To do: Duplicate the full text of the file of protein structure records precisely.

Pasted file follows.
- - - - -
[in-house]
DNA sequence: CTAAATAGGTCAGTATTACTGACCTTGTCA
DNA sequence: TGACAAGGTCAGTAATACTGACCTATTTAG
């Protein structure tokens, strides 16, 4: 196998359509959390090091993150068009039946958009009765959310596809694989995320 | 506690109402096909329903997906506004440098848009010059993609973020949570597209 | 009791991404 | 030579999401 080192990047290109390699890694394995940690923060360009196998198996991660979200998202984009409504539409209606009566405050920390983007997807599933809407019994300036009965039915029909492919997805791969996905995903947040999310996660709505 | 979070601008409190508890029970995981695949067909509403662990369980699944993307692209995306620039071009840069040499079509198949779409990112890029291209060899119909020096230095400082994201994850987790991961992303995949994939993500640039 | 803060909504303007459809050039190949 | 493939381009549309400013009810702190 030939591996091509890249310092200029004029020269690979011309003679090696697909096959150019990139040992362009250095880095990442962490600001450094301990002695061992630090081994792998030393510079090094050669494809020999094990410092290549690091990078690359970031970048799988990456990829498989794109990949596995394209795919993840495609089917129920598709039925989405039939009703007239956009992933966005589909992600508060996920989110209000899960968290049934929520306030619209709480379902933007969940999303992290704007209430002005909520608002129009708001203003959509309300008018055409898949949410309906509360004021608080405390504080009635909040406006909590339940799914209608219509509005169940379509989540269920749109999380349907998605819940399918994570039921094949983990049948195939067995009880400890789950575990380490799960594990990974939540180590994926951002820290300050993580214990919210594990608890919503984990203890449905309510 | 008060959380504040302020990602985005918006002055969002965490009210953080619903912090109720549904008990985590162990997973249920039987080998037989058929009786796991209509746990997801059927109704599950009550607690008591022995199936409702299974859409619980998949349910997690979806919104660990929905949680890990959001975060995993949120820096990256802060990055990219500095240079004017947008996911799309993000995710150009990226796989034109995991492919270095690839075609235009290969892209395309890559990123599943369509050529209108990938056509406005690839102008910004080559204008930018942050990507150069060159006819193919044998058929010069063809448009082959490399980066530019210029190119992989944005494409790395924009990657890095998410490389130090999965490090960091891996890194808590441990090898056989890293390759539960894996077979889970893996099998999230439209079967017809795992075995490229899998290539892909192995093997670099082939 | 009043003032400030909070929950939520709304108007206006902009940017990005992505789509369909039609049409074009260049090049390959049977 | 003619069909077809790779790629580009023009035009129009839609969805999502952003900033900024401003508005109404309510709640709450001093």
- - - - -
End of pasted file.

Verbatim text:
[in-house]
DNA sequence: CTAAATAGGTCAGTATTACTGACCTTGTCA
DNA sequence: TGACAAGGTCAGTAATACTGACCTATTTAG
């Protein structure tokens, strides 16, 4: 196998359509959390090091993150068009039946958009009765959310596809694989995320 | 506690109402096909329903997906506004440098848009010059993609973020949570597209 | 009791991404 | 030579999401 080192990047290109390699890694394995940690923060360009196998198996991660979200998202984009409504539409209606009566405050920390983007997807599933809407019994300036009965039915029909492919997805791969996905995903947040999310996660709505 | 979070601008409190508890029970995981695949067909509403662990369980699944993307692209995306620039071009840069040499079509198949779409990112890029291209060899119909020096230095400082994201994850987790991961992303995949994939993500640039 | 803060909504303007459809050039190949 | 493939381009549309400013009810702190 030939591996091509890249310092200029004029020269690979011309003679090696697909096959150019990139040992362009250095880095990442962490600001450094301990002695061992630090081994792998030393510079090094050669494809020999094990410092290549690091990078690359970031970048799988990456990829498989794109990949596995394209795919993840495609089917129920598709039925989405039939009703007239956009992933966005589909992600508060996920989110209000899960968290049934929520306030619209709480379902933007969940999303992290704007209430002005909520608002129009708001203003959509309300008018055409898949949410309906509360004021608080405390504080009635909040406006909590339940799914209608219509509005169940379509989540269920749109999380349907998605819940399918994570039921094949983990049948195939067995009880400890789950575990380490799960594990990974939540180590994926951002820290300050993580214990919210594990608890919503984990203890449905309510 | 008060959380504040302020990602985005918006002055969002965490009210953080619903912090109720549904008990985590162990997973249920039987080998037989058929009786796991209509746990997801059927109704599950009550607690008591022995199936409702299974859409619980998949349910997690979806919104660990929905949680890990959001975060995993949120820096990256802060990055990219500095240079004017947008996911799309993000995710150009990226796989034109995991492919270095690839075609235009290969892209395309890559990123599943369509050529209108990938056509406005690839102008910004080559204008930018942050990507150069060159006819193919044998058929010069063809448009082959490399980066530019210029190119992989944005494409790395924009990657890095998410490389130090999965490090960091891996890194808590441990090898056989890293390759539960894996077979889970893996099998999230439209079967017809795992075995490229899998290539892909192995093997670099082939 | 009043003032400030909070929950939520709304108007206006902009940017990005992505789509369909039609049409074009260049090049390959049977 | 003619069909077809790779790629580009023009035009129009839609969805999502952003900033900024401003508005109404309510709640709450001093």